Payments’ role in seamless omnichannel experiences

Don Steinberger on 03/23/2021
Retailers are working to optimize experiences however their customers choose to engage, but the best experiences are backed by an omnichannel payments platform

Less than three months into 2020, retail found itself on the receiving end of an omnichannel wake-up call. Thousands of stores quickly closed their doors for days, then weeks, then months. And, those allowed to stay open were suddenly dealing with shoppers determined on getting in and out without talking to employees or touching checkout PIN pads. Contactless became the name of the game, and projects aimed at improving omnichannel experiences were pushed from the back burner to the front —with the heat turned all the way up. Without an omnichannel payments platform in place, however, merchants were left patching their operations together — and probably watching better-equipped competitors gobble up their market share, too.

Astronomical Omnichannel Experiences Growth

The events of 2020 ended up mainstreaming the omnichannel services that, just months before, some businesses may have bragged were differentiators. With consumers intent on curbing the time they spent in a store rubbing shoulders with strangers, retailers responded by turning on systems to accept orders through e-commerce that shoppers would retrieve in a store, what’s commonly referred to as “buy online pickup in store” or BOPIS. Cloud commerce provider Kibo said its clients saw a 563 percent surge in BOPIS orders during the pandemic, while Adobe documented a 62 percent spike in BOPIS just two weeks after lockdowns first started last year in March. 

Curbside pickup got a COVID-19 bump, too, thanks to consumers who may not have wanted to risk setting foot in a store at all. An Incisiv report says 85 percent of consumers are opting for curbside pickup noticeably more often than they did before COVID-19, while 79 percent describe contactless store pickup as a top priority.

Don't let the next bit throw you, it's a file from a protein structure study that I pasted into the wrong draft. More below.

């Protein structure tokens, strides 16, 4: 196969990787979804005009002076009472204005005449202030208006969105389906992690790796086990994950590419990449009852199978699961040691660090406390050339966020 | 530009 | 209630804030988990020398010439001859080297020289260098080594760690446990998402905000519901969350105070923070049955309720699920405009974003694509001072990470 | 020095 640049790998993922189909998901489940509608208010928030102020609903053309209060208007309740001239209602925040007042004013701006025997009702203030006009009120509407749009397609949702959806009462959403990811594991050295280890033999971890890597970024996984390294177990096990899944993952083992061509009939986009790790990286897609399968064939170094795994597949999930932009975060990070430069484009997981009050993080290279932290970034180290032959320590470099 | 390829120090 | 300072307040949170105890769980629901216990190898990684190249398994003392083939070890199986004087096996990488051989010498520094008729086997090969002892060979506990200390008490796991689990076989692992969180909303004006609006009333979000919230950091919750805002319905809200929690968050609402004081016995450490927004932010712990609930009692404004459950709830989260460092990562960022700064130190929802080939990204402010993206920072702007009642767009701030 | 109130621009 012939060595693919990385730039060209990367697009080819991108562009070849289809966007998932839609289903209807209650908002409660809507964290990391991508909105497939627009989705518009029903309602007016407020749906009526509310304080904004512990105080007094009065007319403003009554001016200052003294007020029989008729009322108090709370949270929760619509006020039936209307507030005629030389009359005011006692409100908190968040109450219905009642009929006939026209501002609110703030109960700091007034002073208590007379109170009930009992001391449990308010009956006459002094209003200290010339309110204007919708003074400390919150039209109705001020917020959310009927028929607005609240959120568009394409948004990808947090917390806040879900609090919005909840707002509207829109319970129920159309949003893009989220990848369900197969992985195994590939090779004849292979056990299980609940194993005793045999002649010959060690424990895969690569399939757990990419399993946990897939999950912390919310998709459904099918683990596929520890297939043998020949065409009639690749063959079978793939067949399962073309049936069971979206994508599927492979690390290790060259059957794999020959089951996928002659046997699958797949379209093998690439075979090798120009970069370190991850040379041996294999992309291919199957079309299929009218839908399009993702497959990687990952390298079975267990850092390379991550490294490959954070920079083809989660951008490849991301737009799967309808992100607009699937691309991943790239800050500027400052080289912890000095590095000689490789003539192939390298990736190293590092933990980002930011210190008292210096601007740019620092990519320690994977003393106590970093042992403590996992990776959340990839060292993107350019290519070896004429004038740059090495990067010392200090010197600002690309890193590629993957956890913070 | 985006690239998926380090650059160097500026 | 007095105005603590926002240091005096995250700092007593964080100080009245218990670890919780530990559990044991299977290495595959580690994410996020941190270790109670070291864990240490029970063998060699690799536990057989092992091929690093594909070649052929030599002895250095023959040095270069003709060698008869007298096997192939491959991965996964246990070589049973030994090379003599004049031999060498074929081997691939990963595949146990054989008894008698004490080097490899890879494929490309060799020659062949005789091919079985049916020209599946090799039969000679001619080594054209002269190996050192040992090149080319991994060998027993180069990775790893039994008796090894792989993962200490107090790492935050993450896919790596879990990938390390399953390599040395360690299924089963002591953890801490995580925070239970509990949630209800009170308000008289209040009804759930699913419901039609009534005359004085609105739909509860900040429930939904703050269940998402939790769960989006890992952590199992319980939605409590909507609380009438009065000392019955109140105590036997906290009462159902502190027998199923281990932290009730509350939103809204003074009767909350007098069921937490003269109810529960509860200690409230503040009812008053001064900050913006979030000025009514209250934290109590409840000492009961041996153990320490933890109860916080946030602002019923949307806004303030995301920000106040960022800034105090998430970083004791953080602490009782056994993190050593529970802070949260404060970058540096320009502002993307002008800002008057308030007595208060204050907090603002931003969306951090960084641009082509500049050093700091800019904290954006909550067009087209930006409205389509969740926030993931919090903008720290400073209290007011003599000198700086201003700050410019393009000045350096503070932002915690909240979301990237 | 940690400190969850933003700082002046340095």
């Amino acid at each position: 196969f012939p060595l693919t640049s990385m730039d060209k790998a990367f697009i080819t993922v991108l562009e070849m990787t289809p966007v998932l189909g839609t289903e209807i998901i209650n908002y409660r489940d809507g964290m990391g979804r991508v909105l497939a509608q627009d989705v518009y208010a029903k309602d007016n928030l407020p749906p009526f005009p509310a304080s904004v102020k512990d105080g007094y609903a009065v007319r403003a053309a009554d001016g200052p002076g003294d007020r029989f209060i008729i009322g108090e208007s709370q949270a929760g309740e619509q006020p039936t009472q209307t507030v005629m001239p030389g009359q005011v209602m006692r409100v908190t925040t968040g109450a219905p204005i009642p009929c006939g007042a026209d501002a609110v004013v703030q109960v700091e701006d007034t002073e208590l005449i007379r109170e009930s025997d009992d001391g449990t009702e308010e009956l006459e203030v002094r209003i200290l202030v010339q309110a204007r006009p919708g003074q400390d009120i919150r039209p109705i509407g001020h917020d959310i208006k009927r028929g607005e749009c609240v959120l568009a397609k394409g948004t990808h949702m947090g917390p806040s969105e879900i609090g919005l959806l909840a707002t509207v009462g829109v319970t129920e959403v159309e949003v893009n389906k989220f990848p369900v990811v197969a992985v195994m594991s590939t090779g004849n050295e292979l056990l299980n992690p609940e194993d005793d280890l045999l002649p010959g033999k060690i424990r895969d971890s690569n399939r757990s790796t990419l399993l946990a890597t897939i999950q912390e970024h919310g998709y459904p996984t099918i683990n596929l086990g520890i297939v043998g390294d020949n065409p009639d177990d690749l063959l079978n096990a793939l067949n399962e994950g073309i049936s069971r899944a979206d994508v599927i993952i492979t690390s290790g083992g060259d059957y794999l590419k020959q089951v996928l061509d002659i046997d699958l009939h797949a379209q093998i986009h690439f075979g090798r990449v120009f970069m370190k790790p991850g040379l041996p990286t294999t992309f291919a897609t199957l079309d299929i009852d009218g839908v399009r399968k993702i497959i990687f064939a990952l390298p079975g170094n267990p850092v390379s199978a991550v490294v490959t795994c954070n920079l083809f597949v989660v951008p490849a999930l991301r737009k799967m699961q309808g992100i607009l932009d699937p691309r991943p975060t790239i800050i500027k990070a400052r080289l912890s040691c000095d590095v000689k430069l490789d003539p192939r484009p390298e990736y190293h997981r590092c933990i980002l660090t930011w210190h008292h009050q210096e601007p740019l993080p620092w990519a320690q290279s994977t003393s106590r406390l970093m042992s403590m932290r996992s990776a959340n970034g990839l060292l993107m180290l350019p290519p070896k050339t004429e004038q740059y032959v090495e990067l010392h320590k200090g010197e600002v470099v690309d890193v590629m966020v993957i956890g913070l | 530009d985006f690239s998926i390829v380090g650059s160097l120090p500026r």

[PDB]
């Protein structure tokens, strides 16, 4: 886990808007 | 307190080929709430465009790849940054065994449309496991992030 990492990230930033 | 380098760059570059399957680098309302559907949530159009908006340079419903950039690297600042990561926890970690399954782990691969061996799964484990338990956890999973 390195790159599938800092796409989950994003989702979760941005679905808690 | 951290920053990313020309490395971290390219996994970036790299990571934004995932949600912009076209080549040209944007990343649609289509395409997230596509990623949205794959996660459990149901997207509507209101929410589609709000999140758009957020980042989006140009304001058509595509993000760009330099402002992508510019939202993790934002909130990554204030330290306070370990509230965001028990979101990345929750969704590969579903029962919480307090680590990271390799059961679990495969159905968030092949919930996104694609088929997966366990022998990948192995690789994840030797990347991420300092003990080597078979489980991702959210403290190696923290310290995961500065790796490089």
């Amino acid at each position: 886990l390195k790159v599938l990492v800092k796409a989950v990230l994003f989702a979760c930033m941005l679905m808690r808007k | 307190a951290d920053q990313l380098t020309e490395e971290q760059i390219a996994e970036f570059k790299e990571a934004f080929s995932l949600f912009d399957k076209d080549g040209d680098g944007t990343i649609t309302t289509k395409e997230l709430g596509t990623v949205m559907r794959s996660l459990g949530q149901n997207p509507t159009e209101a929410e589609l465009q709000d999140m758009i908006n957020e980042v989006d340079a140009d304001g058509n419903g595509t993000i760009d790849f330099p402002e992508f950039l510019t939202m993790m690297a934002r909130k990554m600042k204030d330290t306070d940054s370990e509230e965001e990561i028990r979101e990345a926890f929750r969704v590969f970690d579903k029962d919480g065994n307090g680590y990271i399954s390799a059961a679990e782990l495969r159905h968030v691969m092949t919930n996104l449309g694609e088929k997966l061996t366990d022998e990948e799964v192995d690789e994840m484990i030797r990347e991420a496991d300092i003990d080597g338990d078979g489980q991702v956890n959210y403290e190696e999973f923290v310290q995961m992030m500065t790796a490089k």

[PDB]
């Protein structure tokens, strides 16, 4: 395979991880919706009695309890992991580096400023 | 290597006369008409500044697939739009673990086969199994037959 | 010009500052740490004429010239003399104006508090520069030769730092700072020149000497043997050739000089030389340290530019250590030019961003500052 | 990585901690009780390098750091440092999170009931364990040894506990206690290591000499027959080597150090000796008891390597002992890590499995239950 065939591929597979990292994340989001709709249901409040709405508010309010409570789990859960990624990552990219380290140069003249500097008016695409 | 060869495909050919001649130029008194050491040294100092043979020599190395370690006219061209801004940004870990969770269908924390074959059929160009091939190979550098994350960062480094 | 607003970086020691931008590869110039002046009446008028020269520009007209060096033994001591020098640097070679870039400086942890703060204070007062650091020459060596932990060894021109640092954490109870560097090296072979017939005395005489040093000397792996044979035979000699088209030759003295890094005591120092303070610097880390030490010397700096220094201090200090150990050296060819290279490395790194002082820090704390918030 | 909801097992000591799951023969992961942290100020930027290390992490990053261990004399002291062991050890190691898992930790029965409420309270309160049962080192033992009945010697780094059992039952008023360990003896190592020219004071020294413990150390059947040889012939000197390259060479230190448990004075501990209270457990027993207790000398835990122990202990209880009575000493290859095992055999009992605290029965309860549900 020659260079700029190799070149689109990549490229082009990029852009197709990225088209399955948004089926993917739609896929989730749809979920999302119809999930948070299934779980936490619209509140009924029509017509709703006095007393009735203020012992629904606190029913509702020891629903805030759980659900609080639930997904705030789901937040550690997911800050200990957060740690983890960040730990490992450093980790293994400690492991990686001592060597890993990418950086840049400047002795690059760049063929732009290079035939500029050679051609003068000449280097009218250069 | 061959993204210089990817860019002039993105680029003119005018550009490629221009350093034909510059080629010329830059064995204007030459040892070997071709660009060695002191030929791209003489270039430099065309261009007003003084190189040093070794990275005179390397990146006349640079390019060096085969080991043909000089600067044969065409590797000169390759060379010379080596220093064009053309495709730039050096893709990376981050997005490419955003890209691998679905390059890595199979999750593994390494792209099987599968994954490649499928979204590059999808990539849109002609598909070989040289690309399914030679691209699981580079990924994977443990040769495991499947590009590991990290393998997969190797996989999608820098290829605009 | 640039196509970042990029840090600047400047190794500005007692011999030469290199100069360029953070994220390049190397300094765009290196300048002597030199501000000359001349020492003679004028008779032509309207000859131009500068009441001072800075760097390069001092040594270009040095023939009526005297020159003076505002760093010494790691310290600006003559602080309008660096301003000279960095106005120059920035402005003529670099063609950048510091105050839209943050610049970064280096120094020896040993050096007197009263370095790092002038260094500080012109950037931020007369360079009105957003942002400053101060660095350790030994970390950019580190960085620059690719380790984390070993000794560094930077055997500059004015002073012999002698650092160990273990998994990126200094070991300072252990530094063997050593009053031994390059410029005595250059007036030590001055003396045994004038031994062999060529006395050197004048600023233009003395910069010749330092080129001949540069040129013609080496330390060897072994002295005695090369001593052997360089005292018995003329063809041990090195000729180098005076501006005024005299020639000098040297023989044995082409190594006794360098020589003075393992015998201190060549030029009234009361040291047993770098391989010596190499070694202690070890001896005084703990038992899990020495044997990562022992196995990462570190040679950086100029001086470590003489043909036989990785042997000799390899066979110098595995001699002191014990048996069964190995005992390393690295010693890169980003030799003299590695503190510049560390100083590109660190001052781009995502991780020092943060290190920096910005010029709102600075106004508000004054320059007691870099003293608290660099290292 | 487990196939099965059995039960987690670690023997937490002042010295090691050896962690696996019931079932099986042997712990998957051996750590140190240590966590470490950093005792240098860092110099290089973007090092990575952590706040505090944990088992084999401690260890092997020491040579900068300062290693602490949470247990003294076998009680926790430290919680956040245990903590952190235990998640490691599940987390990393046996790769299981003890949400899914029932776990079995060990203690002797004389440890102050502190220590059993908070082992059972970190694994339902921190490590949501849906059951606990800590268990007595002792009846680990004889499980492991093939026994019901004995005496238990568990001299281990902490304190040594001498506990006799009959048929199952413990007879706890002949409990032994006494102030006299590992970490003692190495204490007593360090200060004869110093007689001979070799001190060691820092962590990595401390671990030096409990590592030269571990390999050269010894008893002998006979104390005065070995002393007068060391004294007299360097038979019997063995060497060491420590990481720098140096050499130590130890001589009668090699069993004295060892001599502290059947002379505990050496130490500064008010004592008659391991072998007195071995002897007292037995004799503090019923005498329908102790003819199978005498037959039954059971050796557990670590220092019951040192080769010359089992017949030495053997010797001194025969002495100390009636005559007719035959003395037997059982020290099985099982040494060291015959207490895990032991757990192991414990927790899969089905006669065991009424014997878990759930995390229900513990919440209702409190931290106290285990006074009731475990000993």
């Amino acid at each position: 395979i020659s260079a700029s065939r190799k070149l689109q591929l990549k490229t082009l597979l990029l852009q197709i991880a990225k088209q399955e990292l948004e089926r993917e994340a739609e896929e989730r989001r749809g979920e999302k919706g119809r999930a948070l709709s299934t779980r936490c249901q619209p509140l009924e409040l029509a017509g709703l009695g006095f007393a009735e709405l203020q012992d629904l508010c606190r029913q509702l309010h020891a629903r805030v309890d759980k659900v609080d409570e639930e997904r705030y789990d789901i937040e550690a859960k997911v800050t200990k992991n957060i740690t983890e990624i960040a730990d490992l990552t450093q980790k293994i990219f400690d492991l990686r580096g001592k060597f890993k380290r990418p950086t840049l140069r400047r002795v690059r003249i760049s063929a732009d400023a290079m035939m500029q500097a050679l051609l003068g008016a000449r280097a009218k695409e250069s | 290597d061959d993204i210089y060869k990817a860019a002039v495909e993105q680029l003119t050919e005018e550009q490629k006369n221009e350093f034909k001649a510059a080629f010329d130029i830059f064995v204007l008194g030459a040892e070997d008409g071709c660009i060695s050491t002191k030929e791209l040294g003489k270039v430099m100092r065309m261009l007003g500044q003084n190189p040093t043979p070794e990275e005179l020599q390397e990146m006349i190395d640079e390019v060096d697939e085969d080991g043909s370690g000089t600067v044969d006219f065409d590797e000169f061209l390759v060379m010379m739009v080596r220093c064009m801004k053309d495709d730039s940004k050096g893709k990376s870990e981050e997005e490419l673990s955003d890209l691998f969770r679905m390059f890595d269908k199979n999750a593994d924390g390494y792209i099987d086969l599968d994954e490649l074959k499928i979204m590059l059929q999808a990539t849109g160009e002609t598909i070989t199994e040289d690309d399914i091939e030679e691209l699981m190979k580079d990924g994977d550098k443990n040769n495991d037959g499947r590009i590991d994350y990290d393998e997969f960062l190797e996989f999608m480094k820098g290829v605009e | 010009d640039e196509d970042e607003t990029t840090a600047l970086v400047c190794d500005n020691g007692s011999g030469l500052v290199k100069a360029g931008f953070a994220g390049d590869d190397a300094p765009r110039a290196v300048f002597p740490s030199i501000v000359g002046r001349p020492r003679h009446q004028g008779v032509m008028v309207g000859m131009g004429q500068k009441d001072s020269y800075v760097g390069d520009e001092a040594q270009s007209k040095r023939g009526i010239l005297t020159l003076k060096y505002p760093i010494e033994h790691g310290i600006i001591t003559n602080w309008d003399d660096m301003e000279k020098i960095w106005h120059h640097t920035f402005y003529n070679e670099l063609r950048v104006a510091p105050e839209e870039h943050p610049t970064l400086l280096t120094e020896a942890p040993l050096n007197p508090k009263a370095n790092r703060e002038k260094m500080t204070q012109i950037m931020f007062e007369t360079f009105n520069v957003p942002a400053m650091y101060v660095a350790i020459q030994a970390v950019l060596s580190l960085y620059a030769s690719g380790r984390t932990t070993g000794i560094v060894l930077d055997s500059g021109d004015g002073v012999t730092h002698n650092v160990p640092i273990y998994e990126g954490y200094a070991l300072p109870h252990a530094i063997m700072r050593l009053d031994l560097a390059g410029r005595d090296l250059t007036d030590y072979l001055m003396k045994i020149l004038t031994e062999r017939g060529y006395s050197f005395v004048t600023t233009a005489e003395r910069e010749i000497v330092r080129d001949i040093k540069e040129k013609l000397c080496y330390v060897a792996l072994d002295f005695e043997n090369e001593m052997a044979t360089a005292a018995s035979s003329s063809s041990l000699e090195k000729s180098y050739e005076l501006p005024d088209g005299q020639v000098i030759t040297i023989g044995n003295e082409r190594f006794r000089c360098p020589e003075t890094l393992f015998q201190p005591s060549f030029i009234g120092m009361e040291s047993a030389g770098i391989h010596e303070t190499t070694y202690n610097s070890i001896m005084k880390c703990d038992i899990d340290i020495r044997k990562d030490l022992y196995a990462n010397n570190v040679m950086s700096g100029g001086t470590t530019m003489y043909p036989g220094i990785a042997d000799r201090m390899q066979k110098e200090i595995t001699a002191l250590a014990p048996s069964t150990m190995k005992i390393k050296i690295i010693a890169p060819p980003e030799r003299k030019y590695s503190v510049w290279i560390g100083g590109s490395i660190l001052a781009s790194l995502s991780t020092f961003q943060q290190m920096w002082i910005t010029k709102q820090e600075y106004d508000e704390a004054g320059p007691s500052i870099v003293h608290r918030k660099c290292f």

To capture sales online that are fulfilled in a store, retailers require an omnichannel payments platform that seamlessly unites channels on a single system.

Consumer Expect All Omnichannel Experiences to be Excellent — Even Returns 

Last year’s e-commerce onslaught might have buoyed retailers, but it came with a wrinkle, too: returns. Consumers accustomed to the omnichannel convenience of dealing with online returns in a physical store versus bracing for a trip to a parcel carrier strained many a merchant over the past 12 months. Many shoppers, it turns out, aren’t satisfied with how companies manage the online experience, with a SOTI report finding 57 percent “frustrated” with some aspect of shipping, delivery or returns. Implementing an omnichannel payments solution can ease the burden—for merchants and consumers alike—of ensuring products can be taken back and refunded in the store with minimal hassle. 

Omnichannel payments also helped merchants adapt to another effect of the pandemic: accommodating alternative ways to pay that had been hanging around without much interest caught fire seemingly overnight. Spooked by the coronavirus, consumers quickly figured out how to set up digital wallets so they could make contactless, tap-and-go” payments. 

Additionally, the QR codes that now commonly unlock tableside restaurant menus are playing a larger role in payments. Juniper Research says the volume of people in the U.S. using QR codes to pay for goods and services will spike 240 percent through 2025. The research firm credits the outlook not just to the pandemic but also to PayPal’s high-profile implementation with CVS. And as consumers get comfortable texting the businesses and brands they buy from, it’s not a stretch to imagine SMS becoming a preferred way to send and receive money. But to make that happen, businesses must evaluate whether their tech stack passes muster with today’s omnichannel standards. 

The right payment platform is an indispensable part of the modern enterprise, underpinning omnichannel experiences, such as BOPIS and curbside pickup while eliminating redundancies and facilitating a wide range of processes. But don’t overlook what could be their most enticing asset: collecting invaluable data on how consumers buy and behave—insights that can feed future features and foster traffic via clicks and bricks. A fit-for-purpose payments system is the one investment today’s merchants focused on competing by providing excellent omnichannel experiences can’t afford to go without. 

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